Friday November 11, 2011

Major P.S. Woodforde, 1st Battalion A.I.F.

Major P.S. Woodforde, 1st Battalion A.I.F.

Today – 11 November 2011 – is Remembrance Day. Mary-Lou Byrne chose one Anzac to remember on our Flickr photo stream.

When Philip Woodforde enlisted in the Australian Imperial Force (A.I.F.) in 1914, he was 20 years of age and living just a few doors away – 17 Lennon Street, now The Crescent – from where we are at Mosman Library. Today his name is honoured on the Cenotaph about 100 metres from where he lived.

You can see his name in this photo from the Remembrance Day ceremony held earlier today.

Remembrance Day, 11 November 2011

Philip Woodforde was one of Mosman Prep’s first pupils in 1904. He attended Shore and became a woolbuyer. He was fluent in French.

He joined the A.I.F. on 27 August 1914 and fought at Gallipoli and in France. Twice he was wounded in action. He was mentioned in despatches for ‘distinguished and gallant service’ by both Sir Ian Hamilton (Commander in Chief of the Mediterranean Expeditionary Force) and Field Marshal Sir Douglas Haig (commander of the British forces).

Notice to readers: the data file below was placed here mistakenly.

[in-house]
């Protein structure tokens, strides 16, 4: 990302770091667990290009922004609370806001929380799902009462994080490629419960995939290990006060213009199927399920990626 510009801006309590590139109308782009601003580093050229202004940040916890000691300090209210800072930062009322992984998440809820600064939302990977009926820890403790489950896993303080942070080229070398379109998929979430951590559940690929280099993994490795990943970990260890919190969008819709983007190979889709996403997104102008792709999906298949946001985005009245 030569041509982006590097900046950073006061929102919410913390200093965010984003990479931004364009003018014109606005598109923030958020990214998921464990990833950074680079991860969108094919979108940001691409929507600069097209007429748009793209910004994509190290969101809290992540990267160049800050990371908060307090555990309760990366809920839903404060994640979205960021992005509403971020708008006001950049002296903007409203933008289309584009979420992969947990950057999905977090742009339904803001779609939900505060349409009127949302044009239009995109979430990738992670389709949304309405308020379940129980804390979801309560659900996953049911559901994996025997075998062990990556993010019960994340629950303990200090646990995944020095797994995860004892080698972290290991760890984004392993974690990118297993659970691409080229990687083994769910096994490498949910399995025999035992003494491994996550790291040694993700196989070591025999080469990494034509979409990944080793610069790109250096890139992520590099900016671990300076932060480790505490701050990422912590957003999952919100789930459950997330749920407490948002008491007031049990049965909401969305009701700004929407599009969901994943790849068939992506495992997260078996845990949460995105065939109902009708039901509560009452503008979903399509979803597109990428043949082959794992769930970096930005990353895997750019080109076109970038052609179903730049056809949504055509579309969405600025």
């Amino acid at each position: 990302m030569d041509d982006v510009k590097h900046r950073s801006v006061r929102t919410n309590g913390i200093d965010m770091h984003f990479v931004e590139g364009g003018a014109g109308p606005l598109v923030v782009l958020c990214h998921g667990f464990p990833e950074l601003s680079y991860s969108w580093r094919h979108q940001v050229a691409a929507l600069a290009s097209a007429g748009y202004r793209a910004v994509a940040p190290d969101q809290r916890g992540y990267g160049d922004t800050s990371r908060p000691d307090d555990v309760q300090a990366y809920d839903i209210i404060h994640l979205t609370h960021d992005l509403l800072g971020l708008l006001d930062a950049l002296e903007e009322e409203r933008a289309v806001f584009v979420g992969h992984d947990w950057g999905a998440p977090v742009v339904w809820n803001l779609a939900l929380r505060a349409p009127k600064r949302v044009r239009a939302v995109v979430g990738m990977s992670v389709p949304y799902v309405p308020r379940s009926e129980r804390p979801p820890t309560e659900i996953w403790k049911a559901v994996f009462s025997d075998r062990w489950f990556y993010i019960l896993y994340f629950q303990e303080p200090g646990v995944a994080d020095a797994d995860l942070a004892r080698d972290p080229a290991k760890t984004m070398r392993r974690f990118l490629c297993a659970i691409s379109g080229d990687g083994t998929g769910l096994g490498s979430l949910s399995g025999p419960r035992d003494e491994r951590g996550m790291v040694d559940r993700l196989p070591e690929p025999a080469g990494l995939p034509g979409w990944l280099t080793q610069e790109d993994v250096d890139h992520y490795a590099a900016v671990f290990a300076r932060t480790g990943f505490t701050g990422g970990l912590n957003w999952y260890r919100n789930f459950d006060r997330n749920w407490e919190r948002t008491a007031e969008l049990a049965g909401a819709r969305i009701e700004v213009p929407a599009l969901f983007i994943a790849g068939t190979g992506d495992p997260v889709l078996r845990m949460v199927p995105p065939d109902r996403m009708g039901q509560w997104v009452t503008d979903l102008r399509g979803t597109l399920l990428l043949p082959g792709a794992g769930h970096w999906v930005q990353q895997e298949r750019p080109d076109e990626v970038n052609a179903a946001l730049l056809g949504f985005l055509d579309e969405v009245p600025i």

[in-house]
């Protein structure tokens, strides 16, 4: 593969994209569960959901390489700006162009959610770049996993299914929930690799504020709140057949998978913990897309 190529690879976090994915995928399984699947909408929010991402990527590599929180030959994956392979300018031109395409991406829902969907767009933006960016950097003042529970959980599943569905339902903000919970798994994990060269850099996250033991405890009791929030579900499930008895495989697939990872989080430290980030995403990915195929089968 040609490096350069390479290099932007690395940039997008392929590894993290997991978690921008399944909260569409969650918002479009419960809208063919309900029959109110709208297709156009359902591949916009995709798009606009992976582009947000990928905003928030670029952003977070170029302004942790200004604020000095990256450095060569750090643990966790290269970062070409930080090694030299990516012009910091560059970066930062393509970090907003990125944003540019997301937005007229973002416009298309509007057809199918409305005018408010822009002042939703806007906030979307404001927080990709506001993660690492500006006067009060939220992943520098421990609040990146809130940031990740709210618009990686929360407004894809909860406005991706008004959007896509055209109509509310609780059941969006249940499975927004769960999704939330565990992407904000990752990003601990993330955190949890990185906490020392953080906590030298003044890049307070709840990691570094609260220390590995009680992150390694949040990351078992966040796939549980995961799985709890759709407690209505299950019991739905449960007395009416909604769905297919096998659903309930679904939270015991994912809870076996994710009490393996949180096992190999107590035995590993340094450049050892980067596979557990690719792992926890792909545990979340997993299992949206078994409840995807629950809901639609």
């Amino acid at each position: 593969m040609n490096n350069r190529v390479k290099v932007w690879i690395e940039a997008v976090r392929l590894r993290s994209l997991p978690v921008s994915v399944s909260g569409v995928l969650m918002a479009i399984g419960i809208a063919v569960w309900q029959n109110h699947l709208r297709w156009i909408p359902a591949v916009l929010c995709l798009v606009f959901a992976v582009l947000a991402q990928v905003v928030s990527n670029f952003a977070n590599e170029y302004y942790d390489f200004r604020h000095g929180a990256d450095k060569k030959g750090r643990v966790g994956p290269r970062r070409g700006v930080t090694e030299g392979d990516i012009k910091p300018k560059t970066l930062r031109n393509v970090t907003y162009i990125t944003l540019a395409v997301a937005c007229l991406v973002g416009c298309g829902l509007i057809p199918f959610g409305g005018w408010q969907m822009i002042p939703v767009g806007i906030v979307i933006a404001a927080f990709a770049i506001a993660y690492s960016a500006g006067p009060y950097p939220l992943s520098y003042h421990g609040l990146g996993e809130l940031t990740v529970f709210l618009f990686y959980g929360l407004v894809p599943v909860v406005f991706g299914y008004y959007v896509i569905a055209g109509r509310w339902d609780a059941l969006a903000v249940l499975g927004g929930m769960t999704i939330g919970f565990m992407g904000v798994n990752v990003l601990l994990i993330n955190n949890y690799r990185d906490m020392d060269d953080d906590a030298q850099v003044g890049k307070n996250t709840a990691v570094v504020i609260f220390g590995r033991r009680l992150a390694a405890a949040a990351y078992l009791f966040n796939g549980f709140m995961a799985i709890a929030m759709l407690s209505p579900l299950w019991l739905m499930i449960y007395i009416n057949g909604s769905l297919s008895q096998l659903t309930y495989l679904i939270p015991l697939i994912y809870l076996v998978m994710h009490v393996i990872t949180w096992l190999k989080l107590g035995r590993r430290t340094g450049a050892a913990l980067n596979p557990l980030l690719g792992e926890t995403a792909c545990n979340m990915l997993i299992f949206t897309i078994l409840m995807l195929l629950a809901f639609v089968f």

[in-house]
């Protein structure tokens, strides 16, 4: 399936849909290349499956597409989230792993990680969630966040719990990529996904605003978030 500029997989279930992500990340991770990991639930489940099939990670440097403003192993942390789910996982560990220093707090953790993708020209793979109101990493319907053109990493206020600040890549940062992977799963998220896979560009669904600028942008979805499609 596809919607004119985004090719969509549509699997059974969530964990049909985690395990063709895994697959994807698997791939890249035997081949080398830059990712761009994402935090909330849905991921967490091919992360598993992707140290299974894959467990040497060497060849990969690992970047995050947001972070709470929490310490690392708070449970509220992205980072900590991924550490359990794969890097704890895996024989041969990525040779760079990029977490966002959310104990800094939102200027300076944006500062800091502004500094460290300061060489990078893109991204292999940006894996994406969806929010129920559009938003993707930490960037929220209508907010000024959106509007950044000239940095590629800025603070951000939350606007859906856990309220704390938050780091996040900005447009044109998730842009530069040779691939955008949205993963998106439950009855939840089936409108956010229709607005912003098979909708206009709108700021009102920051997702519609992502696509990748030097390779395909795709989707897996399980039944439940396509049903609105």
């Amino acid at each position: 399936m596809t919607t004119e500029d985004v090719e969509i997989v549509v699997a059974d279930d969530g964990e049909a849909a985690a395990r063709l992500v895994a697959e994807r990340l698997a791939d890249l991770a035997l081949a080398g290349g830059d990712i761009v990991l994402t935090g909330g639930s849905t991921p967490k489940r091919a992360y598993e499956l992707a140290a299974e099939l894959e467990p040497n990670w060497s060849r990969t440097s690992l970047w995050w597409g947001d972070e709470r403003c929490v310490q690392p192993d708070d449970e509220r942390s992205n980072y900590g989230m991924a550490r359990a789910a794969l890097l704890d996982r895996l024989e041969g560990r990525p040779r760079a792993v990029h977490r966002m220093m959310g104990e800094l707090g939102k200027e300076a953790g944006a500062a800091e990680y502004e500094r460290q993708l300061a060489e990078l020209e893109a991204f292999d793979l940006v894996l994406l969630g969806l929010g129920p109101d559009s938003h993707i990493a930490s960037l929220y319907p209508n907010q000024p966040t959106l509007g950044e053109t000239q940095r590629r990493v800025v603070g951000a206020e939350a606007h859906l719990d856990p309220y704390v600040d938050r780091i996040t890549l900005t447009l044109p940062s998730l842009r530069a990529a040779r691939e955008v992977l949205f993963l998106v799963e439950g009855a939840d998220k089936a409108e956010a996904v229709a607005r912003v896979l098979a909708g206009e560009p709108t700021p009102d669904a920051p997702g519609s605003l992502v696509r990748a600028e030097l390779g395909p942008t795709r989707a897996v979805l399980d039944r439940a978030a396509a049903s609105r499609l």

You can see his WW1 file courtesy of the National Archives.

May 1917. View of the 3rd Australian Casualty Clearing Station at Grevillers. AWM A02285

Philip Woodforde was wounded for a third time at Bullecourt on 5 May 1917 and died the following day at No. 3 Australian Casualty Clearing Station (C.C.S.). He was 23.

Earlier this year I went to Grévillers – where the Australian C.C.S. was located – with my wife who is researching Australian Army nurses. It is farmland again, a couple of cows keeping a wary eye on us from a small paddock as we skirted the fields via the disused railway line that once transported the wounded to base hospitals.

Annie Bell and her brother Dr. George Bell. Photo courtesy Annie Bell – World War 1 Diary – Stephanie Kihlstrom

Annie Bell was one of the nurses at 3 A.C.C.S. Her brother George was there too, a doctor. On the 3rd of May, Sister Bell’s diary records “Heavy bombardment in a.m. Busy day 1500.”

The Second Battle of Bullecourt had just begun and Philip Woodforde was brought in wounded two days later.

He lies buried at the Grévillers military cemetery (Plot III, Row D, Grave No. 6) just a short walk from where the C.C.S. was located.

Australian headstones at Grévillers Military Cemetery

Today Philip Woodforde is remembered.

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